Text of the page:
investments which utilize such securities. High-yield securities are subject to numerous risks, including higher interest rates, economic recession, deterioration of the junk bond market, possible downgrades and defaults of
interest and/or principal. High-yield security prices tend to fluctuate more than higher rated securities and are affected by short-term credit developments to a greater degree.
Certain of the closed-end funds invest in investment grade securities. Investment grade securities are subject to numerous risks including higher interest rates, economic recession, deterioration of the investment grade security
market or investors’ perception thereof, possible downgrades and defaults of interest and/or principal.
Certain of the closed-end funds invest in call options. An option’s value may be adversely affected if the market for the option becomes less liquid or smaller. In addition, options will be affected by changes in the value and
dividend rates of the stock subject to the option, an increase in interest rates, a change in the actual and perceived volatility of the stock market and the common stock and the remaining time to expiration.
Certain of the closed-end funds invest in preferred securities. Preferred securities are sensitive to changes
in interest rates and the market price generally falls with rising interest rates. Preferred securities are more
likely to be called for redemption in a declining interest rate environment. Preferred securities are typically
subordinated to bonds and other debt instruments in a company’s capital structure, in terms of priority to
corporate income, and therefore will be subject to greater credit risk than those debt instruments.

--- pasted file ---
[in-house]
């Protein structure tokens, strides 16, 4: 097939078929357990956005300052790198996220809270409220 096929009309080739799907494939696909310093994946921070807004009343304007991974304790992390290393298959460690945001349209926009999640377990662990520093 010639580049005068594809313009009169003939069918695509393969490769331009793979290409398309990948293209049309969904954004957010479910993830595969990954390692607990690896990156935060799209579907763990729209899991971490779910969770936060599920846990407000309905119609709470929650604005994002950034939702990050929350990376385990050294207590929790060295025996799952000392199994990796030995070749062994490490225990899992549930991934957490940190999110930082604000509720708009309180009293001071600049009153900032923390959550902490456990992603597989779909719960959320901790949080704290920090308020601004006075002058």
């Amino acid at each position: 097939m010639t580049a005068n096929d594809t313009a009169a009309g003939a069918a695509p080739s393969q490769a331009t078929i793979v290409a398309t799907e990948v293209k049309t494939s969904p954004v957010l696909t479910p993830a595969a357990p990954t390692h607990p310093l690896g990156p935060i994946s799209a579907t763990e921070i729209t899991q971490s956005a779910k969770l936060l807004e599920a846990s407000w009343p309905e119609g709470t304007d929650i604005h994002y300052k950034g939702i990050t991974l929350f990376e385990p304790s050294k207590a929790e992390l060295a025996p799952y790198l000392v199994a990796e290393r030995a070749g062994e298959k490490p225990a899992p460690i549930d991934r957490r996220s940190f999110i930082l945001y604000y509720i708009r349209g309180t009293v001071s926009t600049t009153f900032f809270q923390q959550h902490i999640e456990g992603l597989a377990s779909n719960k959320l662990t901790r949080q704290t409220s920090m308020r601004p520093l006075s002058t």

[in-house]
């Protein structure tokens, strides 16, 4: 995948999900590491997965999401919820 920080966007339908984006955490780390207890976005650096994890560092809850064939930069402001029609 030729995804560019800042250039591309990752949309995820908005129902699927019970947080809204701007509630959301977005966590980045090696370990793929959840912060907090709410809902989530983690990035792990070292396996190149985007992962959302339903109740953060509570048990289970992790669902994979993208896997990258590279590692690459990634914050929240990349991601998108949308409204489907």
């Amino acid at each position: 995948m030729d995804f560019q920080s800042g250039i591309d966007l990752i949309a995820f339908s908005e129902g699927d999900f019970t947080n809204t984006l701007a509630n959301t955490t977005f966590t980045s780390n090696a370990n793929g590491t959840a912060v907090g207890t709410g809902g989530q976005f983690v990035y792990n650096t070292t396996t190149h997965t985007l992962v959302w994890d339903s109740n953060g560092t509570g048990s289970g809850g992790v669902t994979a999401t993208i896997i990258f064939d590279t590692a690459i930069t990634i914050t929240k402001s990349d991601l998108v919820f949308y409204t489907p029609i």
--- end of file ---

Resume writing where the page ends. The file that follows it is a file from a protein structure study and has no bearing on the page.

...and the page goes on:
Securities of non-U.S. issuers are subject to additional risks, including currency fluctuations, political risks,
withholding, the lack of adequate financial information, and exchange control restrictions impacting non-
The United Kingdom’s official departure from the European Union (commonly referred to as “Brexit”) led to
volatility in global financial markets, in particular those of the United Kingdom and across Europe, and the
weakening in political, regulatory, consumer, corporate and financial confidence in the United Kingdom and
Europe. It is not currently possible to determine the extent of the impact that Brexit may have on the portfolio’s
investments and this uncertainty could negatively impact current and future economic conditions in the United
Kingdom and other countries, which could negatively impact the value of the portfolio’s investments.
As the use of Internet technology has become more prevalent in the course of business, the trust has become
more susceptible to potential operational risks through breaches in cybersecurity.
In February 2022, Russia invaded Ukraine which has caused and could continue to cause significant
market disruptions and volatility within the markets in Russia, Europe, and the United States. The hostilities
and sanctions resulting from those hostilities could have a significant impact on certain investments as well
The COVID-19 global pandemic and the ensuing policies enacted by governments and central banks have caused and may continue to cause significant volatility and uncertainty in global financial markets. While the U.S. has resumed “reasonably” normal business activity, many countries continue to impose lockdown measures. Additionally, there is no guarantee that vaccines will be effective against emerging variants of the disease.
This UIT is a buy and hold strategy and investors should consider their ability to hold the trust until maturity.
There may be tax consequences unless units are purchased in an IRA or other qualified plan.
The value of the securities held by the trust may be subject to steep declines or increased volatility due to
changes in performance or perception of the issuers.
It is important to note that an investment can be made in the underlying funds directly rather than through
the trust. These direct investments can be made without paying the trust’s sales charge, operating expenses
and organizational costs.
For a discussion of additional risks of investing in the trust see the “Risk Factors” section of the prospectus.